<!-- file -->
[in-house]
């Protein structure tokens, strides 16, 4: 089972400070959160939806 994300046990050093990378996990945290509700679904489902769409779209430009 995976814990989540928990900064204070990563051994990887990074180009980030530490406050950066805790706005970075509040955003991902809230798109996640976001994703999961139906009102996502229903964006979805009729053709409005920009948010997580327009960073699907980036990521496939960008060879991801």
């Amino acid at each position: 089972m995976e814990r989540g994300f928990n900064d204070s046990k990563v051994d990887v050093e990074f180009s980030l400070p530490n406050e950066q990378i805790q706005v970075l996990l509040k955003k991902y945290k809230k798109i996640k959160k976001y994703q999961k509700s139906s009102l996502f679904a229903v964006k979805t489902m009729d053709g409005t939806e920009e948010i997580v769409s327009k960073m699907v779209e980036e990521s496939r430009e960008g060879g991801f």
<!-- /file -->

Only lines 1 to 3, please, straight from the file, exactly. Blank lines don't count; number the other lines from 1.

[in-house]
């Protein structure tokens, strides 16, 4: 089972400070959160939806 994300046990050093990378996990945290509700679904489902769409779209430009 995976814990989540928990900064204070990563051994990887990074180009980030530490406050950066805790706005970075509040955003991902809230798109996640976001994703999961139906009102996502229903964006979805009729053709409005920009948010997580327009960073699907980036990521496939960008060879991801």
């Amino acid at each position: 089972m995976e814990r989540g994300f928990n900064d204070s046990k990563v051994d990887v050093e990074f180009s980030l400070p530490n406050e950066q990378i805790q706005v970075l996990l509040k955003k991902y945290k809230k798109i996640k959160k976001y994703q999961k509700s139906s009102l996502f679904a229903v964006k979805t489902m009729d053709g409005t939806e920009e948010i997580v769409s327009k960073m699907v779209e980036e990521s496939r430009e960008g060879g991801f």